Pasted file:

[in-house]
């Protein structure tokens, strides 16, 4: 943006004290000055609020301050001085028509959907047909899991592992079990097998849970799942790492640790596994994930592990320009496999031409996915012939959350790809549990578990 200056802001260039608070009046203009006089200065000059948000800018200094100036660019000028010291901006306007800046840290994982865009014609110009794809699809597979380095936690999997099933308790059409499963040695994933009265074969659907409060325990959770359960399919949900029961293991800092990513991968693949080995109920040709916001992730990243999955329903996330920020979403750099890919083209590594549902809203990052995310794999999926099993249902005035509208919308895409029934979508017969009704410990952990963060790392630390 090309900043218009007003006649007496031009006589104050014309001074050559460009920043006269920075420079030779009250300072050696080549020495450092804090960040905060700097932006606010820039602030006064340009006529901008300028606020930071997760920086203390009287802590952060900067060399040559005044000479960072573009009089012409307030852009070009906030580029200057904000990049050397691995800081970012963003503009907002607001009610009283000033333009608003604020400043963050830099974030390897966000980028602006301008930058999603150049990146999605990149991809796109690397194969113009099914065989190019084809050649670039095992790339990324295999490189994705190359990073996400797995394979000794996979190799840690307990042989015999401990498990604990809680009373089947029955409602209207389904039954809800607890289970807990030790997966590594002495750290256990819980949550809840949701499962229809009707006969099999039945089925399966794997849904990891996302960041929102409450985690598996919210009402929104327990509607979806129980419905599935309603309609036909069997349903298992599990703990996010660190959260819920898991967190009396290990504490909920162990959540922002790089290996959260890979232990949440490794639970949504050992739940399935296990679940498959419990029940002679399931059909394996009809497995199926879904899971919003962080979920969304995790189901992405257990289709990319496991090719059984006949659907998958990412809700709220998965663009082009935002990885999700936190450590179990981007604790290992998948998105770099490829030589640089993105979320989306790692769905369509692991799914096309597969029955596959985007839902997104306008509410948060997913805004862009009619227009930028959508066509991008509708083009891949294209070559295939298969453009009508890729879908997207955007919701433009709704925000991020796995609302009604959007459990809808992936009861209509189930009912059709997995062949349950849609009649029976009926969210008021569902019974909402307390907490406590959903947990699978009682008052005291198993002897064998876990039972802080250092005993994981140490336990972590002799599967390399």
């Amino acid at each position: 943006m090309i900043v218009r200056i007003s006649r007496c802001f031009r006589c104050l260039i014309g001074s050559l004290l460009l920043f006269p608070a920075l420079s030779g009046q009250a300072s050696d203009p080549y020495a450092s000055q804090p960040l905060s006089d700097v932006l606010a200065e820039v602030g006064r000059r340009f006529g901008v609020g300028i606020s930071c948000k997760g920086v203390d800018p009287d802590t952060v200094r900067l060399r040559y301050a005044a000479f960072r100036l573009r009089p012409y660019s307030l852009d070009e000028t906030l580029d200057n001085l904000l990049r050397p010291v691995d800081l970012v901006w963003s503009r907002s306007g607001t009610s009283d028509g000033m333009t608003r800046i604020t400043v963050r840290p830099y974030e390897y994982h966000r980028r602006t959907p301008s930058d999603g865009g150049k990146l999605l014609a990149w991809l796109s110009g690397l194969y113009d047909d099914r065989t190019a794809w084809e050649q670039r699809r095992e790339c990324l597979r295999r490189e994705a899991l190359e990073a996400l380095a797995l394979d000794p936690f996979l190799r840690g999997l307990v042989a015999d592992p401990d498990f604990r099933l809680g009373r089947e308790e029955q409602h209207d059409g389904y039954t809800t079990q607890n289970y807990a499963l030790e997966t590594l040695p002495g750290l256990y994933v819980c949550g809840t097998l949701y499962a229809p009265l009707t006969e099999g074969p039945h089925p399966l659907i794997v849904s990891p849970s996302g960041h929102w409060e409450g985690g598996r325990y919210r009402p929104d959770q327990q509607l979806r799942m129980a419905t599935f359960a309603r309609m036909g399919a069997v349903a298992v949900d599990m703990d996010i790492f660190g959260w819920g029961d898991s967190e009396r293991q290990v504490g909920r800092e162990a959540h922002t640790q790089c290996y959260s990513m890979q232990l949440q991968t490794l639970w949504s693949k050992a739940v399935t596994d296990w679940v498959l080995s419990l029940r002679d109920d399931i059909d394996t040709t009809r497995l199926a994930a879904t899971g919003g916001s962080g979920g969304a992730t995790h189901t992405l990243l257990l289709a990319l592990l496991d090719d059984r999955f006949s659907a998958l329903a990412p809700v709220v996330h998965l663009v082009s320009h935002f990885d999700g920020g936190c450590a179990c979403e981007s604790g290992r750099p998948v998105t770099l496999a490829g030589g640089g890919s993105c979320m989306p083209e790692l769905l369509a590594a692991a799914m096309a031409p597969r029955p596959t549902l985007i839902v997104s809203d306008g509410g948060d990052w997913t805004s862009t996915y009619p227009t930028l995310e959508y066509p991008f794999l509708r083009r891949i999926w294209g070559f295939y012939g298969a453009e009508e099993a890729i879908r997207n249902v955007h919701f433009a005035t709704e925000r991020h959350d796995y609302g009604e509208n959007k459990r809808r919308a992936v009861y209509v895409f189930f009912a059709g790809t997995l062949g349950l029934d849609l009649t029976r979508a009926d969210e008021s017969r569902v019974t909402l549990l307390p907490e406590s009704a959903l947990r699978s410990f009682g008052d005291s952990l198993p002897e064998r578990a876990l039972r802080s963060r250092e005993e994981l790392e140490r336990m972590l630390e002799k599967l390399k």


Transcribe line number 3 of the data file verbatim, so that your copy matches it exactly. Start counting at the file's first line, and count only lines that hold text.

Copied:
């Amino acid at each position: 943006m090309i900043v218009r200056i007003s006649r007496c802001f031009r006589c104050l260039i014309g001074s050559l004290l460009l920043f006269p608070a920075l420079s030779g009046q009250a300072s050696d203009p080549y020495a450092s000055q804090p960040l905060s006089d700097v932006l606010a200065e820039v602030g006064r000059r340009f006529g901008v609020g300028i606020s930071c948000k997760g920086v203390d800018p009287d802590t952060v200094r900067l060399r040559y301050a005044a000479f960072r100036l573009r009089p012409y660019s307030l852009d070009e000028t906030l580029d200057n001085l904000l990049r050397p010291v691995d800081l970012v901006w963003s503009r907002s306007g607001t009610s009283d028509g000033m333009t608003r800046i604020t400043v963050r840290p830099y974030e390897y994982h966000r980028r602006t959907p301008s930058d999603g865009g150049k990146l999605l014609a990149w991809l796109s110009g690397l194969y113009d047909d099914r065989t190019a794809w084809e050649q670039r699809r095992e790339c990324l597979r295999r490189e994705a899991l190359e990073a996400l380095a797995l394979d000794p936690f996979l190799r840690g999997l307990v042989a015999d592992p401990d498990f604990r099933l809680g009373r089947e308790e029955q409602h209207d059409g389904y039954t809800t079990q607890n289970y807990a499963l030790e997966t590594l040695p002495g750290l256990y994933v819980c949550g809840t097998l949701y499962a229809p009265l009707t006969e099999g074969p039945h089925p399966l659907i794997v849904s990891p849970s996302g960041h929102w409060e409450g985690g598996r325990y919210r009402p929104d959770q327990q509607l979806r799942m129980a419905t599935f359960a309603r309609m036909g399919a069997v349903a298992v949900d599990m703990d996010i790492f660190g959260w819920g029961d898991s967190e009396r293991q290990v504490g909920r800092e162990a959540h922002t640790q790089c290996y959260s990513m890979q232990l949440q991968t490794l639970w949504s693949k050992a739940v399935t596994d296990w679940v498959l080995s419990l029940r002679d109920d399931i059909d394996t040709t009809r497995l199926a994930a879904t899971g919003g916001s962080g979920g969304a992730t995790h189901t992405l990243l257990l289709a990319l592990l496991d090719d059984r999955f006949s659907a998958l329903a990412p809700v709220v996330h998965l663009v082009s320009h935002f990885d999700g920020g936190c450590a179990c979403e981007s604790g290992r750099p998948v998105t770099l496999a490829g030589g640089g890919s993105c979320m989306p083209e790692l769905l369509a590594a692991a799914m096309a031409p597969r029955p596959t549902l985007i839902v997104s809203d306008g509410g948060d990052w997913t805004s862009t996915y009619p227009t930028l995310e959508y066509p991008f794999l509708r083009r891949i999926w294209g070559f295939y012939g298969a453009e009508e099993a890729i879908r997207n249902v955007h919701f433009a005035t709704e925000r991020h959350d796995y609302g009604e509208n959007k459990r809808r919308a992936v009861y209509v895409f189930f009912a059709g790809t997995l062949g349950l029934d849609l009649t029976r979508a009926d969210e008021s017969r569902v019974t909402l549990l307390p907490e406590s009704a959903l947990r699978s410990f009682g008052d005291s952990l198993p002897e064998r578990a876990l039972r802080s963060r250092e005993e994981l790392e140490r336990m972590l630390e002799k599967l390399k």